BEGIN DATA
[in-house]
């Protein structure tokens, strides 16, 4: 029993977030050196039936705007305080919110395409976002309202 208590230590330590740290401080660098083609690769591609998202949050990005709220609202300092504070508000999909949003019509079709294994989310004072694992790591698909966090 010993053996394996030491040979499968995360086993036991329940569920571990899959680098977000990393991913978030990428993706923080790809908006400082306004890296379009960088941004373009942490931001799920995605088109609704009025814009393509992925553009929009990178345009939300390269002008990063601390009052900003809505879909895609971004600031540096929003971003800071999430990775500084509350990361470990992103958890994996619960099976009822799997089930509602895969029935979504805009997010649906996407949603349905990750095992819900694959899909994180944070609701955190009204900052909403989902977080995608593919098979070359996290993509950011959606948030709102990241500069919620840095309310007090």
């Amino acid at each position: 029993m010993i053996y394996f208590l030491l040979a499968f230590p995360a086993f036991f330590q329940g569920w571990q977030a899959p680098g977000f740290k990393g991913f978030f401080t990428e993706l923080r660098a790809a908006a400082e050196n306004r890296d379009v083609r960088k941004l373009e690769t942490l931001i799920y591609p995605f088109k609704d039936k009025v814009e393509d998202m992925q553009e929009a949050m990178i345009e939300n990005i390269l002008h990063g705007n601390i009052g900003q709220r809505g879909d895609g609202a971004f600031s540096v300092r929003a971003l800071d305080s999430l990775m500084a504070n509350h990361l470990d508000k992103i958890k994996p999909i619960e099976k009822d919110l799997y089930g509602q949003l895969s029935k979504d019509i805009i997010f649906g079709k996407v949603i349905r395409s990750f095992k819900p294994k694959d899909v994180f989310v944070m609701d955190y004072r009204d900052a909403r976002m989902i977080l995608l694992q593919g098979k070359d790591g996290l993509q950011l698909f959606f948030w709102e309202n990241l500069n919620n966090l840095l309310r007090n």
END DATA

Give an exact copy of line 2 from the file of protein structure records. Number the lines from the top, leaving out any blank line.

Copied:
């Protein structure tokens, strides 16, 4: 029993977030050196039936705007305080919110395409976002309202 208590230590330590740290401080660098083609690769591609998202949050990005709220609202300092504070508000999909949003019509079709294994989310004072694992790591698909966090 010993053996394996030491040979499968995360086993036991329940569920571990899959680098977000990393991913978030990428993706923080790809908006400082306004890296379009960088941004373009942490931001799920995605088109609704009025814009393509992925553009929009990178345009939300390269002008990063601390009052900003809505879909895609971004600031540096929003971003800071999430990775500084509350990361470990992103958890994996619960099976009822799997089930509602895969029935979504805009997010649906996407949603349905990750095992819900694959899909994180944070609701955190009204900052909403989902977080995608593919098979070359996290993509950011959606948030709102990241500069919620840095309310007090």